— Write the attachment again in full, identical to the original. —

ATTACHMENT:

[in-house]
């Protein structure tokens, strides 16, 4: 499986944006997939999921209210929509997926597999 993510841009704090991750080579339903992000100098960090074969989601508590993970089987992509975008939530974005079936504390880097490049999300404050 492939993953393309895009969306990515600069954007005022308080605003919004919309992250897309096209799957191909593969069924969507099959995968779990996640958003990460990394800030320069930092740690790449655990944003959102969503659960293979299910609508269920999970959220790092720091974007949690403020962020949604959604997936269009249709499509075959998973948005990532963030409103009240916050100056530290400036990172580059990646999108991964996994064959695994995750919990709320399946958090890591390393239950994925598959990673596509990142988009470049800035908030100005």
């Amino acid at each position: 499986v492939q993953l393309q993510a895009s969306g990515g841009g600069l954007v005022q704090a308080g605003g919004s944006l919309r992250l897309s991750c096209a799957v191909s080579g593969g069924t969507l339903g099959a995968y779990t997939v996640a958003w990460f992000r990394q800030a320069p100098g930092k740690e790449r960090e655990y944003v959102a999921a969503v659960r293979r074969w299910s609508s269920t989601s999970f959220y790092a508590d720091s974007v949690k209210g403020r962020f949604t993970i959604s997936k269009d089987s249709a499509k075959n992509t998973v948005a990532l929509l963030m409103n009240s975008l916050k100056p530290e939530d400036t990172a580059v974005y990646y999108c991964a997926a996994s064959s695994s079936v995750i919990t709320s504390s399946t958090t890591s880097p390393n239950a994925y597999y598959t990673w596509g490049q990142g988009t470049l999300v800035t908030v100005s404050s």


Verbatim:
[in-house]
């Protein structure tokens, strides 16, 4: 499986944006997939999921209210929509997926597999 993510841009704090991750080579339903992000100098960090074969989601508590993970089987992509975008939530974005079936504390880097490049999300404050 492939993953393309895009969306990515600069954007005022308080605003919004919309992250897309096209799957191909593969069924969507099959995968779990996640958003990460990394800030320069930092740690790449655990944003959102969503659960293979299910609508269920999970959220790092720091974007949690403020962020949604959604997936269009249709499509075959998973948005990532963030409103009240916050100056530290400036990172580059990646999108991964996994064959695994995750919990709320399946958090890591390393239950994925598959990673596509990142988009470049800035908030100005």
């Amino acid at each position: 499986v492939q993953l393309q993510a895009s969306g990515g841009g600069l954007v005022q704090a308080g605003g919004s944006l919309r992250l897309s991750c096209a799957v191909s080579g593969g069924t969507l339903g099959a995968y779990t997939v996640a958003w990460f992000r990394q800030a320069p100098g930092k740690e790449r960090e655990y944003v959102a999921a969503v659960r293979r074969w299910s609508s269920t989601s999970f959220y790092a508590d720091s974007v949690k209210g403020r962020f949604t993970i959604s997936k269009d089987s249709a499509k075959n992509t998973v948005a990532l929509l963030m409103n009240s975008l916050k100056p530290e939530d400036t990172a580059v974005y990646y999108c991964a997926a996994s064959s695994s079936v995750i919990t709320s504390s399946t958090t890591s880097p390393n239950a994925y597999y598959t990673w596509g490049q990142g988009t470049l999300v800035t908030v100005s404050s």